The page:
Vodka is a colorless distilled liquor made popular by slavic people of Eastern Europe (mainly Russians and Poles). Its origins are somewhat murky, but it is believed to have originated in either Poland or Russia (though some historians speculate that it originated in Persia). It may be distilled from any starchy plant matter—traditionally grain such as rye or wheat, but also potatoes, and sometimes even "side effects" of oil refinery. Vodka usually has an alcohol content ranging from 37 to 60% (the classic is 40%). In recent years vodka production has increased in France and Belgium where distilleries produce triple distilled vodkas that are sold at a premium over other vodkas. Today vodka is produced throughout the world; there are many American producers, and Suntory even produces a vodka in Japan.
The word vodka means "little water", a diminutive of the Slavic root voda for water. The drink was first called zhiznennia voda, or "water of life" -- unsurprising, as many European cultures have a liquor whose name means "water of life", such as the Gaelic whiskey and the Scandinavian akvavit. The first written record of vodka occured in Poland in 1405.(Thus the Polish claim to vodka)
While most of the vodka exported to the West is unflavored, the various slavic peoples make and drink a wide variety of flavored vodkas which have also become popular in the west. It has been a traditional way to make medicinal and homeopathic remedies. Flavorings include red pepper, ginger, various fruit flavors, vanilla, chocolate (without sweetener), and cinnamon. Ukrainians produce a commercial vodka that includes St John's Wort; Poless and Belarusians sometimes add the leaves of a local grassy plant called buffalo grass to the vodka which gives it a slightly sweet flavor and light amber color. In Ukraine honey flavored vodka is also very popular.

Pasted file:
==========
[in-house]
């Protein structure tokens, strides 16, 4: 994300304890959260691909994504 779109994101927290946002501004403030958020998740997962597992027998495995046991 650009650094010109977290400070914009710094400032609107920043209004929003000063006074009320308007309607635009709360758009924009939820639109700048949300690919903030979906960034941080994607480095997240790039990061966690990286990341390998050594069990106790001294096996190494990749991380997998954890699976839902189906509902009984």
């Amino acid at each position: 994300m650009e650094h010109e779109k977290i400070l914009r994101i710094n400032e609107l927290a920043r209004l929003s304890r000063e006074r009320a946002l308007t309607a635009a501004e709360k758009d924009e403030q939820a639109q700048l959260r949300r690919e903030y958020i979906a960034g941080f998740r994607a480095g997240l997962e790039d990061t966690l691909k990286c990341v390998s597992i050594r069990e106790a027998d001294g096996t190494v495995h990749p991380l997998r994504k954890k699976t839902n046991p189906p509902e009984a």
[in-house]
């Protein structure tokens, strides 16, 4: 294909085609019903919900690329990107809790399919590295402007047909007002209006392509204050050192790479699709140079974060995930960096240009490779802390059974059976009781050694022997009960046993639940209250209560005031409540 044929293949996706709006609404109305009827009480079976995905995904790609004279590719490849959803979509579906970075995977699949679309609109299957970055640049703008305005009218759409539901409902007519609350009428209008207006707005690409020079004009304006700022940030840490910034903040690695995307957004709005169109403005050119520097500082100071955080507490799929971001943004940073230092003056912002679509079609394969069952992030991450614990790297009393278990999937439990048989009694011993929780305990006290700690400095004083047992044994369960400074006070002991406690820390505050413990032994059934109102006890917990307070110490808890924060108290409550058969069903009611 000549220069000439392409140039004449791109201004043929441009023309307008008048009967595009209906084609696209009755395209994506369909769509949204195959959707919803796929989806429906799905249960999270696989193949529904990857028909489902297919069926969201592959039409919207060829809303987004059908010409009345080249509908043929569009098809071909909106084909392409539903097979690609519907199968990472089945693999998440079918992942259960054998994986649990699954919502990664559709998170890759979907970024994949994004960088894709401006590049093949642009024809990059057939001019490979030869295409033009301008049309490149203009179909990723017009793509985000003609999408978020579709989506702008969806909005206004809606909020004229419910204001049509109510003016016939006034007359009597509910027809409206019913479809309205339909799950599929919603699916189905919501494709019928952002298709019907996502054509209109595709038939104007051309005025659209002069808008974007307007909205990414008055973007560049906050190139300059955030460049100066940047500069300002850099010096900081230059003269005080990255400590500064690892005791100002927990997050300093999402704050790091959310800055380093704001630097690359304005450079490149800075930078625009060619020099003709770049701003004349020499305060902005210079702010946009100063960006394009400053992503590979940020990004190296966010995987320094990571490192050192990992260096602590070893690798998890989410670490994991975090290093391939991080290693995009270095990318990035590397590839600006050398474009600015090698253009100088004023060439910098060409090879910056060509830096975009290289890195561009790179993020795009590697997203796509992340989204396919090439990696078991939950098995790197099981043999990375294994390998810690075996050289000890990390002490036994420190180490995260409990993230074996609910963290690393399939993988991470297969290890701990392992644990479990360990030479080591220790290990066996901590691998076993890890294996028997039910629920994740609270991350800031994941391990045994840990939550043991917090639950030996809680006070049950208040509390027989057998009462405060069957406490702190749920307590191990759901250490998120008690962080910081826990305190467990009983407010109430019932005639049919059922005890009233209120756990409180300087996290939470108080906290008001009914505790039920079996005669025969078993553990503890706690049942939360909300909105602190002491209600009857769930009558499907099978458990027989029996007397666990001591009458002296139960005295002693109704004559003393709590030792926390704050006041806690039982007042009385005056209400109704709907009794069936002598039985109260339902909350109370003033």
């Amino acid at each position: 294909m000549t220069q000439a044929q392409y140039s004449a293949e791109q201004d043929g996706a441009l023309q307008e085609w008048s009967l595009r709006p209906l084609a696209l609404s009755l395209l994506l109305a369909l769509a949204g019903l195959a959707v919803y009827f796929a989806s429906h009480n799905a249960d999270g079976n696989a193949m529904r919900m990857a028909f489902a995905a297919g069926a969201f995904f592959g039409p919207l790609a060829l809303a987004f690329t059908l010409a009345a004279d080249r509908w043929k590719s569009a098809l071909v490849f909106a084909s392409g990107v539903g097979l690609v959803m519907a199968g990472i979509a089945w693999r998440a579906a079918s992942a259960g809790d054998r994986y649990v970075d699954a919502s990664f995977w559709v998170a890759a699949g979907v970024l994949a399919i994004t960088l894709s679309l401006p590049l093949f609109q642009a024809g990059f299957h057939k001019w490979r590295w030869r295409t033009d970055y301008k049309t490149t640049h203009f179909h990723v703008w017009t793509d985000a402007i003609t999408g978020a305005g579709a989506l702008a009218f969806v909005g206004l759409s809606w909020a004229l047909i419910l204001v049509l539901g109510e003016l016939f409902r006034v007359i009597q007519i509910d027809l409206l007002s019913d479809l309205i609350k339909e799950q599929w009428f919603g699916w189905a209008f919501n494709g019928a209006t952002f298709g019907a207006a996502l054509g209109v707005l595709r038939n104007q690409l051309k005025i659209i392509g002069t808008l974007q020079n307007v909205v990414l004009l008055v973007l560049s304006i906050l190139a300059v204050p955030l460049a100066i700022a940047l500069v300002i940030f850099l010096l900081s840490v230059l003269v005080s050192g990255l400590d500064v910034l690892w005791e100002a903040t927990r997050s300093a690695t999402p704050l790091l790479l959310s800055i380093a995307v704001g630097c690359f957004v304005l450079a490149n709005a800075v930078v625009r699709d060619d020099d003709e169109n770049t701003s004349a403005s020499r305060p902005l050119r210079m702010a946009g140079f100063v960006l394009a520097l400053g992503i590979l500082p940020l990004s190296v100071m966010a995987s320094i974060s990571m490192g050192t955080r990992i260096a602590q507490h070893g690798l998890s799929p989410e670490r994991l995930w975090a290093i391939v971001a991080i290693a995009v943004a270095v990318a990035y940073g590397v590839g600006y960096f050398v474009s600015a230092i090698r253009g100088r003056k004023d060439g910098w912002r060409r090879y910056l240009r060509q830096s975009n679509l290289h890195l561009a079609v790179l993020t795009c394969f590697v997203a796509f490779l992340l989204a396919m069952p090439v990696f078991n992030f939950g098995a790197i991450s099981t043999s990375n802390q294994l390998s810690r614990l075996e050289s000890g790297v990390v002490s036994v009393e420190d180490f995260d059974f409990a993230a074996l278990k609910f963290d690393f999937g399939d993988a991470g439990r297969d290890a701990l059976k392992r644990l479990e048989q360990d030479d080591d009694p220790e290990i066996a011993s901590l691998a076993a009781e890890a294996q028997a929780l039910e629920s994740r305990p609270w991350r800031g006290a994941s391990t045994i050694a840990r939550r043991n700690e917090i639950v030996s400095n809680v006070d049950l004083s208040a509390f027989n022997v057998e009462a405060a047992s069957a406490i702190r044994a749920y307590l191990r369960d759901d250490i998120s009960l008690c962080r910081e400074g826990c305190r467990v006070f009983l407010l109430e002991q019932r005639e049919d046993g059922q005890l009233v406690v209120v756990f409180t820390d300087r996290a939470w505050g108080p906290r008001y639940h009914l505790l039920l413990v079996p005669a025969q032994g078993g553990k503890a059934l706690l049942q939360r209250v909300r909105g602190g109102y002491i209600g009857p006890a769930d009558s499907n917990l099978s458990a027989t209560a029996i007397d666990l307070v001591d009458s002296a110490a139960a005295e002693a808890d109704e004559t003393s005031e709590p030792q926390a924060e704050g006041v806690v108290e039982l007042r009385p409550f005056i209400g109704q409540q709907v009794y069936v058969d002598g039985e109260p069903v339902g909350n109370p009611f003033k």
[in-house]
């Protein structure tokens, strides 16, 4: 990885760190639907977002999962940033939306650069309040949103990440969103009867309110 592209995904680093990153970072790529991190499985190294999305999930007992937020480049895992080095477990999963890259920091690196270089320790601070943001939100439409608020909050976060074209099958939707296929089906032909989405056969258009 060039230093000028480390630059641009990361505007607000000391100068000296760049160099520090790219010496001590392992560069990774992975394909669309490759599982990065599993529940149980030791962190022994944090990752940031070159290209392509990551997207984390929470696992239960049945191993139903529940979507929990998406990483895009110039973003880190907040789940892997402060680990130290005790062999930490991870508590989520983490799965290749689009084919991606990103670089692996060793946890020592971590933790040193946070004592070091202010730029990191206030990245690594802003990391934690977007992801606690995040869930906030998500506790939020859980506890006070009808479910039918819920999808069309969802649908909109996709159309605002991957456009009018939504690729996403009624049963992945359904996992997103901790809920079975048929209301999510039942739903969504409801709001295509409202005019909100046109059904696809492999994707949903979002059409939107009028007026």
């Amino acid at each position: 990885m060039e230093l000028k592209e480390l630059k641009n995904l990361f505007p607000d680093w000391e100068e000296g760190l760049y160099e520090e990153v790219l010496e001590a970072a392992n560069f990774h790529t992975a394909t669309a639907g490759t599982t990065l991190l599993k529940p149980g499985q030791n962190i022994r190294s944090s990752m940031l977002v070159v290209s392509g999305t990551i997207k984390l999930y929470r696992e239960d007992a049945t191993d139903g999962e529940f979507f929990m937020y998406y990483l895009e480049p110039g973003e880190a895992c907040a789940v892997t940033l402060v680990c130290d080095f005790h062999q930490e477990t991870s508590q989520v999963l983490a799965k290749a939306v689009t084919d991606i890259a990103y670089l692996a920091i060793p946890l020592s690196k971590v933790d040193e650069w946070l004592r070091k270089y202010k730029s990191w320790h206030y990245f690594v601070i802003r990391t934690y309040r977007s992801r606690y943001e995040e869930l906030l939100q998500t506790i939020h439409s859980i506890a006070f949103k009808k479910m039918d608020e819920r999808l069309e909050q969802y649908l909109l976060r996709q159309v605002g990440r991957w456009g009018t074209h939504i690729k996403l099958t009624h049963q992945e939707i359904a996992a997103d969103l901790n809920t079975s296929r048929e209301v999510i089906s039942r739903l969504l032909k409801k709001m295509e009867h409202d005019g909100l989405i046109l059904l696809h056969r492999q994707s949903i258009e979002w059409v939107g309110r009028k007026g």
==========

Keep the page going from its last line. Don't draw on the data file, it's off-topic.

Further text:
It is simple to make one's own flavored vodka. Place the fruit or other flavoring in the vodka and let sit for three days, longer for dried spices. Do not throw away the fruit as any liquid in the fruit will be replaced by the alcohol in the vodka making the fruit very alcoholic (and quite tasty!); however you may want to strain the flavored vodka and use the fruit and liquids separately. The vodka will be infused with the flavor of the fruit or spice. Some say you can soak marijuana in vodka, taking the leafy substance out after three weeks, making for a interesting drink; just remember that if you add anything to vodka make sure that it is not toxic or if it has strong medicinal effects seek the advice of a health care professional before drinking.
The most popular way of drinking vodka is cold as this brings out the flavor of the vodka; flavored vodkas are sipped, clear vodka is consumed by the shot glass in one single gulp after a toast. In the Russian Empire soldiers were known to have contests involving vodka consumption. Alcoholism has become a major problem in many slavic societies where it is often easier to obtain vodka than food. Alcohol related deaths have also soared in these slavic countries due to overconsumption of vodka.
Popular brands of vodka from various nations include:
- Absolut -- Sweden
- Finlandia -- Finland
- Grey Goose -- France
- Ketel One -- Netherlands
- Stolichnaya -- Russia
- Wyborowa -- Poland